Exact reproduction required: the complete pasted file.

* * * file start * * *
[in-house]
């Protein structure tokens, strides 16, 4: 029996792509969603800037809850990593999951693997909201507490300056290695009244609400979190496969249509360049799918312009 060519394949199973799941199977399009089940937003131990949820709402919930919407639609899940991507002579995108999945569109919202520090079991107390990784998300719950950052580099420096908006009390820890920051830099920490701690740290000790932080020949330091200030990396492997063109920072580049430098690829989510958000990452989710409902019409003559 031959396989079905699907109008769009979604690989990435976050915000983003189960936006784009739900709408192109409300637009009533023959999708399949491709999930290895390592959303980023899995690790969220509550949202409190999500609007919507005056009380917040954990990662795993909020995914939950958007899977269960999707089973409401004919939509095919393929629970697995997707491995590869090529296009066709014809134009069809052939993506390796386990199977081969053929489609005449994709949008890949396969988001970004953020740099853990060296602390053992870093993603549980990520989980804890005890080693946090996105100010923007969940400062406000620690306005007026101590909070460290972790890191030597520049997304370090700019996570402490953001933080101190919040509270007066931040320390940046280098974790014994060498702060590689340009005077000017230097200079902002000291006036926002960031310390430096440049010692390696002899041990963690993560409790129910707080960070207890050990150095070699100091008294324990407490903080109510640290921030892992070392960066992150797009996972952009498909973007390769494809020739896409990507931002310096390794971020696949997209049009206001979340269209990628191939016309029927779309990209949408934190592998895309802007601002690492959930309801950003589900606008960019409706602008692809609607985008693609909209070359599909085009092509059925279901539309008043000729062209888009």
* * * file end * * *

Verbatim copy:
[in-house]
């Protein structure tokens, strides 16, 4: 029996792509969603800037809850990593999951693997909201507490300056290695009244609400979190496969249509360049799918312009 060519394949199973799941199977399009089940937003131990949820709402919930919407639609899940991507002579995108999945569109919202520090079991107390990784998300719950950052580099420096908006009390820890920051830099920490701690740290000790932080020949330091200030990396492997063109920072580049430098690829989510958000990452989710409902019409003559 031959396989079905699907109008769009979604690989990435976050915000983003189960936006784009739900709408192109409300637009009533023959999708399949491709999930290895390592959303980023899995690790969220509550949202409190999500609007919507005056009380917040954990990662795993909020995914939950958007899977269960999707089973409401004919939509095919393929629970697995997707491995590869090529296009066709014809134009069809052939993506390796386990199977081969053929489609005449994709949008890949396969988001970004953020740099853990060296602390053992870093993603549980990520989980804890005890080693946090996105100010923007969940400062406000620690306005007026101590909070460290972790890191030597520049997304370090700019996570402490953001933080101190919040509270007066931040320390940046280098974790014994060498702060590689340009005077000017230097200079902002000291006036926002960031310390430096440049010692390696002899041990963690993560409790129910707080960070207890050990150095070699100091008294324990407490903080109510640290921030892992070392960066992150797009996972952009498909973007390769494809020739896409990507931002310096390794971020696949997209049009206001979340269209990628191939016309029927779309990209949408934190592998895309802007601002690492959930309801950003589900606008960019409706602008692809609607985008693609909209070359599909085009092509059925279901539309008043000729062209888009």